Diabetes control improved when inner-city patients received graphic feedback about glycosylated hemoglobin levels

J Gen Intern Med. 2003 Feb;18(2):120-4. doi: 10.1046/j.1525-1497.2003.20367.x.


Objective: To develop and test an inexpensive visual tool to help patients with diabetes improve glycemic control.

Methods: A multidisciplinary team developed a 1-page form, the "Take-home Diabetes Record" (THDR), providing feedback to patients by displaying per cent glycosylated hemoglobin (GHb) values graphically over time, with target levels highlighted. Patients with type 2 diabetes in an inner-city clinic were randomized to THDR use (n = 57) or not (n = 70) over 15 months. Self-care activities were discussed, linked with GHb results, and charted at each clinic visit. Initial and final GHb were compared.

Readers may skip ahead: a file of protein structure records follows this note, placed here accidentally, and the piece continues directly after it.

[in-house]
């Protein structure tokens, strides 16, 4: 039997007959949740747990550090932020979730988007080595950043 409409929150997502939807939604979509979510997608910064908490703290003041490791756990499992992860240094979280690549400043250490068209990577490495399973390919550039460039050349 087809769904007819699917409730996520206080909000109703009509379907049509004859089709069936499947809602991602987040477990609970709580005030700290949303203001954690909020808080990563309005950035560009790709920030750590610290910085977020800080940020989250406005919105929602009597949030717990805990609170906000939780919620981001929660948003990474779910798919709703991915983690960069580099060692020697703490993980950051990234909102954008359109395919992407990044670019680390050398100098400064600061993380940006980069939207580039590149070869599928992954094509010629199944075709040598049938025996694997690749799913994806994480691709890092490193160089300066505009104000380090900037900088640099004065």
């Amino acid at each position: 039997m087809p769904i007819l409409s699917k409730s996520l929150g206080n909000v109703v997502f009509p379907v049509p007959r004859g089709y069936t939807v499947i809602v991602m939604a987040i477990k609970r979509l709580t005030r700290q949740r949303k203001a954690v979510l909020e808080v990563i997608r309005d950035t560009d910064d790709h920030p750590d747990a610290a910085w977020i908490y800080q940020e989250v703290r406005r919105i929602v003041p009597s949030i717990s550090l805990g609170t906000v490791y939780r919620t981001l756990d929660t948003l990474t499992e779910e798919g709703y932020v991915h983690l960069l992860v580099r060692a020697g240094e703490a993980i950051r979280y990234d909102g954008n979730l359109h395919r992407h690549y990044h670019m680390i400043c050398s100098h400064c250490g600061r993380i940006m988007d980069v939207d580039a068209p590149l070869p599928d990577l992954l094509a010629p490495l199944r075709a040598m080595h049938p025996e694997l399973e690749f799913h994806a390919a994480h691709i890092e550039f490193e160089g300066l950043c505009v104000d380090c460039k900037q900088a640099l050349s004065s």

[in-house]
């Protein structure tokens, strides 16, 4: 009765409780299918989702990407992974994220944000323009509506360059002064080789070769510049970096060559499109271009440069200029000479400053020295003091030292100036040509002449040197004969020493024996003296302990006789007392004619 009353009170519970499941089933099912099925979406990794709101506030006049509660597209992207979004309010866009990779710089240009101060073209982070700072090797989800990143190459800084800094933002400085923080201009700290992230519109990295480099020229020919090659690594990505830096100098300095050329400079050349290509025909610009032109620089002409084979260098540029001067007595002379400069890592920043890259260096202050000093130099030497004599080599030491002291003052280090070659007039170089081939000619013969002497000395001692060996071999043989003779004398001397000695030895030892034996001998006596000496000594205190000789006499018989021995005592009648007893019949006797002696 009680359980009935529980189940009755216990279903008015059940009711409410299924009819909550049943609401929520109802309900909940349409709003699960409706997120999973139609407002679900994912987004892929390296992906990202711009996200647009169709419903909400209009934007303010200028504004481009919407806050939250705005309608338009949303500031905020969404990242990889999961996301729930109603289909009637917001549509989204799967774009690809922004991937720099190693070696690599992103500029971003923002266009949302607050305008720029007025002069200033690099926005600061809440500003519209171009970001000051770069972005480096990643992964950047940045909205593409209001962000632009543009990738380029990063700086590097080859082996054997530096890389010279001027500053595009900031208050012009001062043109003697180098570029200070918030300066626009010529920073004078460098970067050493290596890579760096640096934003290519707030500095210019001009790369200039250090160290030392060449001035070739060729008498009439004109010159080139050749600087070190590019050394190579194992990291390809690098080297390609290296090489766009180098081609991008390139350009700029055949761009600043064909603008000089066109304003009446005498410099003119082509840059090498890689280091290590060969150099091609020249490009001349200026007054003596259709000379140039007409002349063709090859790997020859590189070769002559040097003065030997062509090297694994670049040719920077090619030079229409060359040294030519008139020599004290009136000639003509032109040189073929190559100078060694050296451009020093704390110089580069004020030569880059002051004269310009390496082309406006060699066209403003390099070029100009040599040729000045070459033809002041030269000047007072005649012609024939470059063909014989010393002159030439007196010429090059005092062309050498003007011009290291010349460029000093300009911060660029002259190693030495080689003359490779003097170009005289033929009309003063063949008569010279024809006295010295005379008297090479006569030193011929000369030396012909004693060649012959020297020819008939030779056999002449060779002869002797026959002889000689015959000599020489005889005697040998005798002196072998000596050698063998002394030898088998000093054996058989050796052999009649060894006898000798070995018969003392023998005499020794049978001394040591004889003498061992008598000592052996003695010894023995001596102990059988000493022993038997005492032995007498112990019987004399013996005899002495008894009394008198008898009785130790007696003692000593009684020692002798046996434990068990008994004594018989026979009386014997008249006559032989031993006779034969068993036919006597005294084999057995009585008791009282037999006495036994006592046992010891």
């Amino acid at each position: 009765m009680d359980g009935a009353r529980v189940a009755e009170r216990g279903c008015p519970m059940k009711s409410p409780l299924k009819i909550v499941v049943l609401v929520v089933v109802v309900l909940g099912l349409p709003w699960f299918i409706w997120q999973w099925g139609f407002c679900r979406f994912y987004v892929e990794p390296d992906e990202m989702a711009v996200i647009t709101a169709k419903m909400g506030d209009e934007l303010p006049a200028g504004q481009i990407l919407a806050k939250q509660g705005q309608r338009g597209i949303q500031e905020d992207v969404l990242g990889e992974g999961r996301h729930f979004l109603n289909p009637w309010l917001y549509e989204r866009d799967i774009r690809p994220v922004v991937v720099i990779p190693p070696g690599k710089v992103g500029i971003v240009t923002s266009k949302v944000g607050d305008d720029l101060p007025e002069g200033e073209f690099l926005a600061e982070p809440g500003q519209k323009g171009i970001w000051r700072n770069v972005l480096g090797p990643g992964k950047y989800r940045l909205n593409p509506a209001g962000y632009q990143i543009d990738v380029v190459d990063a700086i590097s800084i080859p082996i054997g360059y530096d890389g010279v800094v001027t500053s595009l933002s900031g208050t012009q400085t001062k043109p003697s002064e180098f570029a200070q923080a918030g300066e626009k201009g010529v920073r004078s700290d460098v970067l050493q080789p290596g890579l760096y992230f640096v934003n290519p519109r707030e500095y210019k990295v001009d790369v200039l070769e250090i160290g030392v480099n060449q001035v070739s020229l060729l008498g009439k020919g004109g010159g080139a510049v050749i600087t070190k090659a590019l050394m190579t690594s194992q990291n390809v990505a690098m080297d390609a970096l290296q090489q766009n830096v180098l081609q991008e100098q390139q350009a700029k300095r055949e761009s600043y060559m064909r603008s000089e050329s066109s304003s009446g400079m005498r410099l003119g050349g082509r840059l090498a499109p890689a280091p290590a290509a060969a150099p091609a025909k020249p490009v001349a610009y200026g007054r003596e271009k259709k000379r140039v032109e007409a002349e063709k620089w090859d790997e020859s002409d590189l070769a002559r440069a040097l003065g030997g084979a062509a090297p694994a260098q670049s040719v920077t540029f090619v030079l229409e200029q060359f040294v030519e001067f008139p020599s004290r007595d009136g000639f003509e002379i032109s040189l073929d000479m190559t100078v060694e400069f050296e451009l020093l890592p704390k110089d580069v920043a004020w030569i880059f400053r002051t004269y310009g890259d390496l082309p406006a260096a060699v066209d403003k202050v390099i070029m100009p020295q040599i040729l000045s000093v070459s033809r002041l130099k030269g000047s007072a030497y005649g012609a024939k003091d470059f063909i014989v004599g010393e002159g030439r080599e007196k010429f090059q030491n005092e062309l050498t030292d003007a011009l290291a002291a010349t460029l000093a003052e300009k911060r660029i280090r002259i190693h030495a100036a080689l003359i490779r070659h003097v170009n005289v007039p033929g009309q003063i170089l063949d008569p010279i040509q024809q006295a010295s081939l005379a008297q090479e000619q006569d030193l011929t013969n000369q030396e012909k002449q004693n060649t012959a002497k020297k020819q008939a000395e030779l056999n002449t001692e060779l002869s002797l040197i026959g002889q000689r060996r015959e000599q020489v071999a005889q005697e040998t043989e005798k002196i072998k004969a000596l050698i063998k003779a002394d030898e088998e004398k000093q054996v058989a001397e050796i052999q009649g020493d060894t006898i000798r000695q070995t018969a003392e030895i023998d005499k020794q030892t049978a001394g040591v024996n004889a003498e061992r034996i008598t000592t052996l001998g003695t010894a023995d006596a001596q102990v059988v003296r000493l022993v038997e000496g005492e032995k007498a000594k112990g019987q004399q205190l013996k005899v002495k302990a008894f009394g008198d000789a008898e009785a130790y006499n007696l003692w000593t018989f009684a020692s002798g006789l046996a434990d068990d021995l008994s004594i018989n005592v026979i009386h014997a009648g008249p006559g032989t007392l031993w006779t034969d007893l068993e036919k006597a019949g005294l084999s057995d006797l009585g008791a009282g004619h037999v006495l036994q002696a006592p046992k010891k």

Results: Mean GHb fell significantly in THDR patients (-0.94, P =.003), but not in control patients (-0.18, P =.36). Mean GHb decrease was greater in THDR patients (P =.047). A greater proportion of THDR patients (51%) than control patients (18%) achieved a decrease in GHb >/=0.9 (P =.001).

Conclusions: A graph linking GHb and self-care activities shows promise for improving glycemic control.

Publication types

  • Clinical Trial
  • Randomized Controlled Trial

MeSH terms

  • Adult
  • Aged
  • Aged, 80 and over
  • Diabetes Mellitus, Type 2 / blood
  • Diabetes Mellitus, Type 2 / prevention & control*
  • Feedback*
  • Female
  • Glycated Hemoglobin A / analysis*
  • Humans
  • Male
  • Middle Aged
  • Minnesota
  • Urban Population*


  • Glycated Hemoglobin A